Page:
1.Bt cotton ruined Andhra Pradesh farmers
2.Bt cotton fiasco: A scientific fairytale
EXCERPTS: "the study compared the results of Bt cottonseeds with conventional seeds. While Bt seeds gave a yield of 535 kg an acre, conventional seeds produced around 650 kg.
...farmers (using Bt seeds) surveyed were found to have earned 60 percent less than those using conventional seeds." (item 1)
No wonder the All India Farmers' Council Meeting of the farmers' organisation of India's ruling Congress party recently called for a ban on GMOs "for all times to come".
"Another team comprising representatives from three NGOs... trailed the expert team [who'd been accompanied by Monsanto]. They interviewed the same farmers who were earlier visited by the expert team, and their testimony before the video camera exposes the rot in scientific assessment and analysis." (item 2)
Bt cotton ruined Andhra Pradesh farmers: NGOs
Business India, April 12, 2005
Hyderabad, April 12 : A group of NGOs Tuesday asked the central government not to extend the licence of Mahyco Monsanto, alleging genetically modified cotton seeds introduced by the company had produced poor crops in Andhra Pradesh.
A report based on the group's three-year study claimed Bt cottonseeds had harmed farmers, and Mahyco Monsanto failed to keep promises made while bringing the seeds into India.
The group also demanded compensation for the farmers.
The central government's Genetic Engineering Approval Committee (GEAC) is meeting in New Delhi Wednesday to consider extending Mahyco Monsanto's licence for three years.
The report, "Bt Cotton in Andhra Pradesh - a three-year assessment", was prepared by Hyderabad-based Deccan Development Society (DDS) after meetings with farmers using Bt cotton seeds.
Andhra Pradesh is one of the states where Mahyco Monsanto supplies Bt cottonseeds. Last year, these seeds were sown over 100,000 acres.
The report demanded a moratorium on genetically engineered crops in India for five years till a public debate settled the issue.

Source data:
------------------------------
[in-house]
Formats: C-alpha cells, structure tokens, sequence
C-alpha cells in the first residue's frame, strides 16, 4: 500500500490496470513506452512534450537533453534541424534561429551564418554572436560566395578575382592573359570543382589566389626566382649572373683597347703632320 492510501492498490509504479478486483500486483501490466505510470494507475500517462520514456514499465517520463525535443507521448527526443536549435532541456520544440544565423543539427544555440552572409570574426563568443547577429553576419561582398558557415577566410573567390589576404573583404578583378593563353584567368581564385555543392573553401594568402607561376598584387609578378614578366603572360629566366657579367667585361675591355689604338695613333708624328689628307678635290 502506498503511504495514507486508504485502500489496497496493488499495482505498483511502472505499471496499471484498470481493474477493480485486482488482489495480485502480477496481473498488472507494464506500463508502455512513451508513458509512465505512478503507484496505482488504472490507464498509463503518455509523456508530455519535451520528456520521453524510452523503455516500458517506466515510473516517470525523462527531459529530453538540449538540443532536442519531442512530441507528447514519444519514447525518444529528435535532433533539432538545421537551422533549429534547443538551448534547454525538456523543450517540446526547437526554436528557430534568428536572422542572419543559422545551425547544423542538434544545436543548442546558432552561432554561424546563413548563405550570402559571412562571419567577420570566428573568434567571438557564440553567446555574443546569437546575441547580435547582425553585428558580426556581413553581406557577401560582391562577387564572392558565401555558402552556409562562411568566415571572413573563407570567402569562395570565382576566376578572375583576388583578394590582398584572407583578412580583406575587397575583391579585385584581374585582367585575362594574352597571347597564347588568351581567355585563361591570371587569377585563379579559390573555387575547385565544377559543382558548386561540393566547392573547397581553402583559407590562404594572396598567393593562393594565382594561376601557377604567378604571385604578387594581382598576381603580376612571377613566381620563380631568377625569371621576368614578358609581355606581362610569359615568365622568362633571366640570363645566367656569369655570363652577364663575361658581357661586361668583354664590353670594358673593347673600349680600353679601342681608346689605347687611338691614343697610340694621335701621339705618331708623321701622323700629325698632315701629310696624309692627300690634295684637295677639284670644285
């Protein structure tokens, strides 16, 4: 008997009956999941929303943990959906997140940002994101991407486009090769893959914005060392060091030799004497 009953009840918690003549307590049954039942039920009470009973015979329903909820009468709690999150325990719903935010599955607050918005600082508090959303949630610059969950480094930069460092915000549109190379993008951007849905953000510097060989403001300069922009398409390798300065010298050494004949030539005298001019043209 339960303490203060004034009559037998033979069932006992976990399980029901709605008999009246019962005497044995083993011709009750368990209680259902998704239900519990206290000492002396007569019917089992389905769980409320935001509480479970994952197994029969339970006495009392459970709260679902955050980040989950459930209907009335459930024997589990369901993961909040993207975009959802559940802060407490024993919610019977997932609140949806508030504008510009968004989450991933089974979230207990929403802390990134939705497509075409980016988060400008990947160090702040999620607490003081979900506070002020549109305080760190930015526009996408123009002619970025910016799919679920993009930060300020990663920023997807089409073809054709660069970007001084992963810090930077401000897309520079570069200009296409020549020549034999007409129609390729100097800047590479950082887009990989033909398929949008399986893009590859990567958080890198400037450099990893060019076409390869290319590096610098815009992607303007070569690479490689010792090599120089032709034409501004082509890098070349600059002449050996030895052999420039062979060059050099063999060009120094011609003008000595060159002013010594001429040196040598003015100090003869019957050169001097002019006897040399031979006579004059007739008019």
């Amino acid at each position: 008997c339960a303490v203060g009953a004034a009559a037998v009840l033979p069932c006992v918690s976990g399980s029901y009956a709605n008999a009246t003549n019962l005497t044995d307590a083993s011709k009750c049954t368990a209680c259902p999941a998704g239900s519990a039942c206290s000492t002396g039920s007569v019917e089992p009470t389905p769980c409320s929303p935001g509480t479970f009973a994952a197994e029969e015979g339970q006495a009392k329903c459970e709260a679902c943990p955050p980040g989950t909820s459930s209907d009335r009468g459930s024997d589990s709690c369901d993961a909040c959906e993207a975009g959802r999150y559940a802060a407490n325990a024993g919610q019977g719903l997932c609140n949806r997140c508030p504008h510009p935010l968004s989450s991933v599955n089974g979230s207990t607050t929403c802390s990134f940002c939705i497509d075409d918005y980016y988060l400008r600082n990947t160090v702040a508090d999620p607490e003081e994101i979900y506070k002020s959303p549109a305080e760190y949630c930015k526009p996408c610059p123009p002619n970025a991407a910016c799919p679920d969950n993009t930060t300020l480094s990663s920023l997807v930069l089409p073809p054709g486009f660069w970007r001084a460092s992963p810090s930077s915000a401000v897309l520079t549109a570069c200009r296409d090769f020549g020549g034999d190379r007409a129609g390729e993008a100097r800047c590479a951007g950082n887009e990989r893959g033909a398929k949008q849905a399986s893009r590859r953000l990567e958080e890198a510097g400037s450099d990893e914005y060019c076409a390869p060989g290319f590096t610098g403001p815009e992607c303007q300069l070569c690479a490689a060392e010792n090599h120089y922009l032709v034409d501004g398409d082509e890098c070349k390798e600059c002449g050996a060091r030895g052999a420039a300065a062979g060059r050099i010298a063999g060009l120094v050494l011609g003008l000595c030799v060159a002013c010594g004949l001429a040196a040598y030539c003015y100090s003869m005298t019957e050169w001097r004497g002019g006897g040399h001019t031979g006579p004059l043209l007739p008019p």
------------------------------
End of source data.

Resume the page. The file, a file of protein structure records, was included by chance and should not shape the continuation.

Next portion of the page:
DDS director P.V. Sateesh said the study compared the results of Bt cottonseeds with conventional seeds. While Bt seeds gave a yield of 535 kg an acre, conventional seeds produced around 650 kg.
Sateesh said the reduction in use of pesticides, one of the advantages claimed in Bt seeds, was just seven percent. The 225 farmers surveyed were found to have earned 60 percent less than those using conventional seeds.
"It (Mahyco Monsanto) failed in its promise of bringing socio-economic benefits to smaller farmers and protecting the environment by reducing the use of pesticides," he said.
2.Bt cotton fiasco: A scientific fairytale
Hindu business Line, Apr 23, 2003 [excerpt only]
IN THE mid-1980s, a World Bank team was travelling through parts of the frontline agricultural State of Haryana, assessing the impact of its `dream' project ”” Training and Visit (T&V) System ”” of farm extension. That was the time when `T&V' was the buzzword and the World Bank had doled out millions of dollars to promote the new farm technology dissemination system to take the latest technology from the agricultural laboratories to the land.
The Indian Express, among the largest selling dailies in India, deputed me to accompany the team. As the Agriculture Correspondent of the newspaper, I was obviously very keen to follow the outcome of the famed programme. The team travelled through some of the dry and semi-arid regions of the State. At most places, farmers were collected to enable the World Bank team to interact with them. The bank's team would ask the same question - whether the programme had benefited them - to farmers wherever they went. And I remember vividly that at most places the farmers would say that the programme had not made any difference to their lives. But what they said was in Hindi, and the project staff translating it for the benefit of the bank's team would invariably turn it around saying: "Sir, he says that the programme has changed his life for the better."
No wonder, the World Bank gave a favourable report. It is, however, another matter that the T&V System now is all but forgotten.
The Genetic Engineering Approval Committee (GEAC), the apex body responsible for granting commercial approval to genetically modified crops, too had conducted a similar survey to assess the impact of the transgenic crop in its very first year of planting. A team comprising four experts, who were either part of the government's approval process or represented Andhra Pradesh had toured Nalgonda, Karimnagar and Warangal districts. The team members, all wearing 'bollgard' caps and accompanied by company officials from Mahyco-Monsanto, actually saw the standing crop in ten acres and submitted their favourable report, as expected. Another team comprising representatives from three NGOs - Centre for Resource Education, Sarvadaya Youth Organisation and Greenpeace India - trailed the expert team. They interviewed the same farmers who were earlier visited by the expert team, and their testimony before the video camera exposes the rot in scientific assessment and analysis.
"The Centre [federal government] should bar the access of transgenic seeds and terminator technology in our agro-system for all times to come." - the 53rd All India Farmers' Council Meeting (meeting of the farmers' organisation of the ruling Congress party, Bharat Krishak Samaj)